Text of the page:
The unlimited data fight heats up
While carriers have been busy amending their phone plans to offer more data at cheaper prices, pushed by the Moon Jae-in administration’s demand to lower household phone bills, the country’s smallest carrier has been the most aggressive as it hopes to steal as many subscribers as possible from its larger rivals.
A data plan that offers unlimited long-term evolution data without slowing transfer speeds is now available from LG U+ for 78,000 won, ($69.72) 10,000 won cheaper than the first unlimited data plan introduced by the carrier in February.
LG U+ said it reduced the additional 40 gigabytes of data offered to share with family members and second devices to lower the price of the phone plan, reflecting the increase in single-person households that rarely share data with family members.
“Our 88,000 won plan stays, but based on feedback from customers with not many family members or those living alone, we decided to slim down some of the benefits included in the plan and release another unlimited data plan at a cheaper price,” a spokesperson from LG U+ said.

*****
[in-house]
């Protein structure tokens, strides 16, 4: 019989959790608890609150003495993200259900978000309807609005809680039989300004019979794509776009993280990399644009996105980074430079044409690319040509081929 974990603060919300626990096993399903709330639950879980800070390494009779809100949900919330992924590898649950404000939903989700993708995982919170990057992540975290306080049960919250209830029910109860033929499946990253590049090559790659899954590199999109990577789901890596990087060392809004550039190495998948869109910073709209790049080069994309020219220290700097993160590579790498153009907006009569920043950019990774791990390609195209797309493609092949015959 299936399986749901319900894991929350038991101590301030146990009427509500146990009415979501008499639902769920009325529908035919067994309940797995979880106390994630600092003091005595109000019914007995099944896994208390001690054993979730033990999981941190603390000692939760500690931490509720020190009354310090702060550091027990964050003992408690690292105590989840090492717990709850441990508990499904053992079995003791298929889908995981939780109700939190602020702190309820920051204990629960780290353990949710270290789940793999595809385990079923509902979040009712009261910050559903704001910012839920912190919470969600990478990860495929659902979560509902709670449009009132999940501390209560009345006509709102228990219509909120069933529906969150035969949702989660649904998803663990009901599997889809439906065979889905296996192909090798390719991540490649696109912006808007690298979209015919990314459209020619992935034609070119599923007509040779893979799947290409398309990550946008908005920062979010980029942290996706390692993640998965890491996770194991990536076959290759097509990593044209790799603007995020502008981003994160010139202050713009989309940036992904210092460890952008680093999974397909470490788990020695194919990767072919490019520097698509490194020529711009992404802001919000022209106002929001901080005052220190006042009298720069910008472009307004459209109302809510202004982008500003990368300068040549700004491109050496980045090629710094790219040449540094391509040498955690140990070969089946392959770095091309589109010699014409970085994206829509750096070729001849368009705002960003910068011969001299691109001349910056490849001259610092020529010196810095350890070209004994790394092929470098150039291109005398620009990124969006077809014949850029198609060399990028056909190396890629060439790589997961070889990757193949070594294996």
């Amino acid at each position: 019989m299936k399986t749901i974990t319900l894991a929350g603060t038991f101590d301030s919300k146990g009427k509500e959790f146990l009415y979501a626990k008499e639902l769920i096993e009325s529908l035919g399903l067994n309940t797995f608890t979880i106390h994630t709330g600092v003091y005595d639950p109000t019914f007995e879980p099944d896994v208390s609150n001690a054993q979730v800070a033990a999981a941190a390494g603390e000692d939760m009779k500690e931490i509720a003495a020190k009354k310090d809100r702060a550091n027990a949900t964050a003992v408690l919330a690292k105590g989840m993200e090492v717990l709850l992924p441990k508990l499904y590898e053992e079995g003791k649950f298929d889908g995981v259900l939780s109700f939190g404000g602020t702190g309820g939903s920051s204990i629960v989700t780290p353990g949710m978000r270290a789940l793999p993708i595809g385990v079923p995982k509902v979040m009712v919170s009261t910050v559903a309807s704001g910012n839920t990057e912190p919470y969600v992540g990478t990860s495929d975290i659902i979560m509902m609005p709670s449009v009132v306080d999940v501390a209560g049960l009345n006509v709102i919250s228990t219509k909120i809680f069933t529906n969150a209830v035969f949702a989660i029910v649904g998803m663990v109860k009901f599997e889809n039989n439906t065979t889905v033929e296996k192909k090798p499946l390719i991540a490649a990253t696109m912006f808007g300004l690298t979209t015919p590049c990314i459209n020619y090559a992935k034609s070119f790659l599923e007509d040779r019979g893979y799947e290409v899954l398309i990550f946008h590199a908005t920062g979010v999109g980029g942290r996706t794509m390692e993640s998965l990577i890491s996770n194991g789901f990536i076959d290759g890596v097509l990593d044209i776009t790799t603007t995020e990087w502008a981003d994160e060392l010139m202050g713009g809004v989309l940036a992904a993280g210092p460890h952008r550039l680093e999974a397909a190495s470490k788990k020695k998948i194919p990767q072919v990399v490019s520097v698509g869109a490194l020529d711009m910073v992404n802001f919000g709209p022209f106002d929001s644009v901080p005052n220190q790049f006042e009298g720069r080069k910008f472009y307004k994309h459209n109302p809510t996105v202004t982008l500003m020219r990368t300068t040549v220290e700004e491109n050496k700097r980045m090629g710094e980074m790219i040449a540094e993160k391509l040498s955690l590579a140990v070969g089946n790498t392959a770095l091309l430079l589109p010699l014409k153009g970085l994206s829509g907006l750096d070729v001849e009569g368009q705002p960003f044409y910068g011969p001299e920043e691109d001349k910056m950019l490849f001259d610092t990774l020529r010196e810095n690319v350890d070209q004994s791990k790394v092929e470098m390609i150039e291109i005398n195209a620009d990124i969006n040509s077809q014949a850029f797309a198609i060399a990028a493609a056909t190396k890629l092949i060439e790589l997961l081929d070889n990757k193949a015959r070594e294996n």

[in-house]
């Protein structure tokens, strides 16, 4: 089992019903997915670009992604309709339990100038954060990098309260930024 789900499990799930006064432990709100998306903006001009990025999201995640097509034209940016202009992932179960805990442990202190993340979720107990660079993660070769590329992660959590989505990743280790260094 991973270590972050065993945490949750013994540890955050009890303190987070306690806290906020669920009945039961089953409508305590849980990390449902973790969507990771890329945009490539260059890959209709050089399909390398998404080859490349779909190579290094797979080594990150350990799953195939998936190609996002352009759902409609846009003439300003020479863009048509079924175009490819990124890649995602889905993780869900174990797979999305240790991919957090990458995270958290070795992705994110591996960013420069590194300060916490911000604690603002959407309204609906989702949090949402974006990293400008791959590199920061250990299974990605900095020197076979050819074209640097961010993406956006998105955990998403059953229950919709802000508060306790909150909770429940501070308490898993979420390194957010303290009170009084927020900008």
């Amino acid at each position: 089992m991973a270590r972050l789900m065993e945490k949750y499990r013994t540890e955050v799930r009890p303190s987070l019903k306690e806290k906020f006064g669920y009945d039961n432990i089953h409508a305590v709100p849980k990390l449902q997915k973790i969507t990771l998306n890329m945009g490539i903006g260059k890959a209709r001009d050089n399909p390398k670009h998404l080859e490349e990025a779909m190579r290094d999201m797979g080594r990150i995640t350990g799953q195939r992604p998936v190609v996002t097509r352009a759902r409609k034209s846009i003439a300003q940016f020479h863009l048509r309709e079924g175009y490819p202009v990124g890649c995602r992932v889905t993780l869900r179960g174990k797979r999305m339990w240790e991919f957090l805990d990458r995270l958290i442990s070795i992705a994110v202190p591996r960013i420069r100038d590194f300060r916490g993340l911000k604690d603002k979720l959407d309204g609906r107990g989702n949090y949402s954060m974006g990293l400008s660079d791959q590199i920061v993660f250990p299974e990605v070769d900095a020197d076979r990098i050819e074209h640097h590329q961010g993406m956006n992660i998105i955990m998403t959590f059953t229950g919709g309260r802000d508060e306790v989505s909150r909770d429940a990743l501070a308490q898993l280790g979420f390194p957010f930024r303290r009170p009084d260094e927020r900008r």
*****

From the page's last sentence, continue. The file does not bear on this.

With the 78,000 won plan, only an extra 4 gigabytes of data is offered to share with family members.
Competing carriers SK Telecom and KT followed suit after LG introduced the first truly unlimited data plan in February, but their packages are more expensive.
KT released an unlimited data plan priced at 89,000 won that comes with additional benefits like VIP membership and free data sharing with a subscribers’ second device at the end of May.
LG U+ also released four other plans priced between 40,000 and 70,000 won per month for average data users and one plan catered to light data users priced at 33,000 won.
While LG U+ has reformed its pricing system so it offers more data for phone plans in a similar price range, customers should still be aware of the details of each plan.
For instance, LG U+ appears to offer about 50 gigabyte more data on its 69,000 won phone plan compared to both SK Telecom and KT, but the carrier actually only gives 5 gigabytes of data per day before slowing down transfer speeds to 5 megabits per second.
So for people that usually consume a lot of data on the weekends, slower speeds could become an issue.
“We have prepared for these phone plans for months to secure leadership over the fierce competition,” said Hwang Hyeon-sik, an executive vice president at LG U+.
“If we continue to introduce products and services that customers are satisfied with, I believe LG U+ could become the No.1 player at some point,” said Ha Hyun-hwoi, the new CEO of LG U+ at a press briefing to introduce the new plans on Tuesday at its Yongsan headquarters in central Seoul.
BY KIM JEE-HEE [firstname.lastname@example.org]